Mendocino Shoeworks

Good for the sole

old fashioned shoe forms

Cobbler. As in maker of shoes. Not the peach, cherry, berry kind of sweet thing that surely popped into your mind just now. (If it did, no judgement from us – we’re all about tasty treats!) No. A true-blue, old-fashioned crafter of the finest of footwear. That’s what Jason Clapp is.

When you walk into his shop, called Mendocino Shoeworks, you breathe in the scent of leather. You see antique machines in one corner used to sew together sturdy leather uppers, medieval-looking awls and augers for poking holes and whatnot, and the very modern monster (called a “finisher”) in the back corner with whirlygigs and whizzing belts that is the heart of shoe making and shoe repairs today. In the middle of it all, Jason is probably leaning against his worktable, quietly contemplating what should come next with the shoe he’s currently working on. He looks up, greets you with a relaxed grin and “Welcome!” and saunters to the front – you can tell he’s completely at ease, totally comfortable in this world of boots and shoes. 

Jason Clapp

At least, that was the scene the other day when we stopped by to drop off our favorite pair of old boots, which were in sore need of some new soles.

Now, because we always love to hear the story behind a good artist dedicated to a unique and fascinating craft, we couldn’t help but ask Jason, “Why a cobbler?” “Well,” he answered, “I didn’t start out in shoes.” He first began dabbling in leather goods as a young man in the Santa Cruz area, continuing on to make bags, belts, etc. for Viking festivals when he moved to Denmark in the early 90s. Due to a series of family events, he found himself in Mendocino in ’99, when he was introduced to local legend Paul Shulman, a mostly self-taught cobbler who had been making custom shoes around Northern California since the 70s.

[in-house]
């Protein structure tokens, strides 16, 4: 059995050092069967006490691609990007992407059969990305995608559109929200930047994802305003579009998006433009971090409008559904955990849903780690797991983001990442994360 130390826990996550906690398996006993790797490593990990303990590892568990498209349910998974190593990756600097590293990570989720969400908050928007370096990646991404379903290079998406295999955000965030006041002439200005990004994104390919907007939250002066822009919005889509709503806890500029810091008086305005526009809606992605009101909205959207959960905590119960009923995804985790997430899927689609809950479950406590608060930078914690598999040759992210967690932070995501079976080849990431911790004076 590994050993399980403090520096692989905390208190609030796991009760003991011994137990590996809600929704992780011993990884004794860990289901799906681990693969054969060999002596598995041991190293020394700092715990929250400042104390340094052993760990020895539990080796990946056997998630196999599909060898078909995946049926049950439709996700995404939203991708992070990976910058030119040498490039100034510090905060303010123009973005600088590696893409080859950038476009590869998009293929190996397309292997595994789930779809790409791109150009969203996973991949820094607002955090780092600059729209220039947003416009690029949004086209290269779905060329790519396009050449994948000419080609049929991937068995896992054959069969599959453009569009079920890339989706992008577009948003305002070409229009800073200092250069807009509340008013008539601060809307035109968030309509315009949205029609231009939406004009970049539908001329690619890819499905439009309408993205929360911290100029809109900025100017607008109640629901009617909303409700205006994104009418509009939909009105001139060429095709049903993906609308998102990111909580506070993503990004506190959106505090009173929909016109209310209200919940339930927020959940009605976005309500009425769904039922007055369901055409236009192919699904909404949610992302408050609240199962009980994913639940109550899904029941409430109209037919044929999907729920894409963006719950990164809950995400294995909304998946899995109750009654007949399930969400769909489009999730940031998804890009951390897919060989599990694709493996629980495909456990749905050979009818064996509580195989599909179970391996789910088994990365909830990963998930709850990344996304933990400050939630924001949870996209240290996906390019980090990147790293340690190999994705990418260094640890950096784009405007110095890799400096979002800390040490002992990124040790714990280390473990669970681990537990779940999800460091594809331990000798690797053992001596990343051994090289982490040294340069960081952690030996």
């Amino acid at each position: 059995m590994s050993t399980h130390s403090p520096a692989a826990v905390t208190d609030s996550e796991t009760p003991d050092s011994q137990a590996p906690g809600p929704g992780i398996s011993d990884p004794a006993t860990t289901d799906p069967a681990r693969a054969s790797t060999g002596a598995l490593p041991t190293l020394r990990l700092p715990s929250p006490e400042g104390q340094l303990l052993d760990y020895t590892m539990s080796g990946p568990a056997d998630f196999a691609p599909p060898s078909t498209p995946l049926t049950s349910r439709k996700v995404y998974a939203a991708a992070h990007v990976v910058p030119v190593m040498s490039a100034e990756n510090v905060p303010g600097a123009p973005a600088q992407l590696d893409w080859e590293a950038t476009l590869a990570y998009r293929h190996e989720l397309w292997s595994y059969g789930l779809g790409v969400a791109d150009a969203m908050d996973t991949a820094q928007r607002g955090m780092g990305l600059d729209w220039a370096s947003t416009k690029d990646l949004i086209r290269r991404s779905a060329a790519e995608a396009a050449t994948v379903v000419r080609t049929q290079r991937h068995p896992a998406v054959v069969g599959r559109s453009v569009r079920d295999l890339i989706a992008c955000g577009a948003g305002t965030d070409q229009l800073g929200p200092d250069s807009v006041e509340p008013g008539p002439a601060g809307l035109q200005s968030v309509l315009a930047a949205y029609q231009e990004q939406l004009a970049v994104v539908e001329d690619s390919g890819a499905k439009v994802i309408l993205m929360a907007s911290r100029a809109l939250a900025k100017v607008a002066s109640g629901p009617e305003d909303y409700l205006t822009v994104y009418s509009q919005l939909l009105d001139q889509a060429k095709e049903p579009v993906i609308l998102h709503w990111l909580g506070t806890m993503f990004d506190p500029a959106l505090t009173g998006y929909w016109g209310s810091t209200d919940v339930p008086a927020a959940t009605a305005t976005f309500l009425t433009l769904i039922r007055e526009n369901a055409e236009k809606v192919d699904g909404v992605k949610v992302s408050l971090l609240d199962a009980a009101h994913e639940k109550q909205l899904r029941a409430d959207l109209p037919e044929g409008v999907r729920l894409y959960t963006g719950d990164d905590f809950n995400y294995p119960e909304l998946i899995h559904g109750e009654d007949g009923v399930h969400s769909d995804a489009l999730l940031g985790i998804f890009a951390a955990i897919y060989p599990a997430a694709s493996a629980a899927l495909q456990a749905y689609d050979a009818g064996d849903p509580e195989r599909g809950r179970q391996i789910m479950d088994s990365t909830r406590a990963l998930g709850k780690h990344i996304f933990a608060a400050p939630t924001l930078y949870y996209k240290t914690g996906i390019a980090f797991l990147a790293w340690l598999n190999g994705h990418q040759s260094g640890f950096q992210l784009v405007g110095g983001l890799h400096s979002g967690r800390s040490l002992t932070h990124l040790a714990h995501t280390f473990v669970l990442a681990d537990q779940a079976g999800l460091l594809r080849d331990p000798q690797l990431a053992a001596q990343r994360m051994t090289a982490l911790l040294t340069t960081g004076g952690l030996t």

This was the introduction that started it all. Jason quickly became Paul’s apprentice, learning the basics of shoemaking working side by side with his mentor. Jason’s skill and understanding of the craft strengthened, and by the time Paul retired, Jason was more than ready to carry on the tradition of shoemaking on his own.

Beyond making new shoes, Jason realized how great a need there was in the Mendocino community for shoe repairs, how many people really wanted to extend the life and usefulness of their most beloved pair of loafers or high heels. Once he got his own shop space around 2016, he started focusing more on this side of the trade, intent on helping keep well-loved shoes out of the landfill. As of now, he has done more than 2,000 repairs, “and those are the just ones I’ve managed to keep track of!” he smilingly exclaims.

The other aspect of shoemaking that Jason has become more involved with during the past several years is orthopedics. He’s been studying regularly with a retired orthopedic shoemaker, and he’s more fascinated every day with better figuring out how feet work, how to craft the best shoe for someone given his or her particular difficulties. “There are so many different techniques, shapes, and materials involved that can affect different walking patterns and postures – it’s incredibly interesting, beautiful even.”

We were due back at the inn soon to welcome all the guests checking in that afternoon, but we still had one final question swirling around. So as we picked up our things to go we asked, “What’s the most unusual shoe you’ve ever worked on?”

“That’s a hard one to answer,” he laughed. “Each foot and need is so unique. But wait!” He went to a back cupboard and brought out one he was going to start on soon. “Have you ever seen a shoe that size?! This guy wears a size 20!”

If you find yourself in need of emergency shoe repair during your stay with us, stop by Jason’s shop, which is tucked quietly between Albion Street and Main Street in the middle of Mendocino. He may need a day or two, depending on the type of repair. If you have special footwear needs, talk with him about his custom shoe work.



Written by Laura Hockett

ArtLaura Hockett